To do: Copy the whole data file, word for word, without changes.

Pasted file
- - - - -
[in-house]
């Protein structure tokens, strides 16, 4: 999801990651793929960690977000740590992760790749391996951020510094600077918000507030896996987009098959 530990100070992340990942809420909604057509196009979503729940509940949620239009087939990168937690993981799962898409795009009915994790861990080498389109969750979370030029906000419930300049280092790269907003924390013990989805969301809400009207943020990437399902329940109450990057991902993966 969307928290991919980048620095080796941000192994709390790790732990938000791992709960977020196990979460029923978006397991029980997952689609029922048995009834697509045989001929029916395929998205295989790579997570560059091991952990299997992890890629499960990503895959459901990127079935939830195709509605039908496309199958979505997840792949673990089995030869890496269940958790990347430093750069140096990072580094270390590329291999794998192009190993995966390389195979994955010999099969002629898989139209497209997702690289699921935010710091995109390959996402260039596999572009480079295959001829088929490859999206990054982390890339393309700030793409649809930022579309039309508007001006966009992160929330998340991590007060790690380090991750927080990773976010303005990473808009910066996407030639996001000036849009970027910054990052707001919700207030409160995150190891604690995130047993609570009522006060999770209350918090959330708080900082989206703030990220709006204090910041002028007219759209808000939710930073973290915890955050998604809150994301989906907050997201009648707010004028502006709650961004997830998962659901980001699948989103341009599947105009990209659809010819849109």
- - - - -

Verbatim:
[in-house]
């Protein structure tokens, strides 16, 4: 999801990651793929960690977000740590992760790749391996951020510094600077918000507030896996987009098959 530990100070992340990942809420909604057509196009979503729940509940949620239009087939990168937690993981799962898409795009009915994790861990080498389109969750979370030029906000419930300049280092790269907003924390013990989805969301809400009207943020990437399902329940109450990057991902993966 969307928290991919980048620095080796941000192994709390790790732990938000791992709960977020196990979460029923978006397991029980997952689609029922048995009834697509045989001929029916395929998205295989790579997570560059091991952990299997992890890629499960990503895959459901990127079935939830195709509605039908496309199958979505997840792949673990089995030869890496269940958790990347430093750069140096990072580094270390590329291999794998192009190993995966390389195979994955010999099969002629898989139209497209997702690289699921935010710091995109390959996402260039596999572009480079295959001829088929490859999206990054982390890339393309700030793409649809930022579309039309508007001006966009992160929330998340991590007060790690380090991750927080990773976010303005990473808009910066996407030639996001000036849009970027910054990052707001919700207030409160995150190891604690995130047993609570009522006060999770209350918090959330708080900082989206703030990220709006204090910041002028007219759209808000939710930073973290915890955050998604809150994301989906907050997201009648707010004028502006709650961004997830998962659901980001699948989103341009599947105009990209659809010819849109």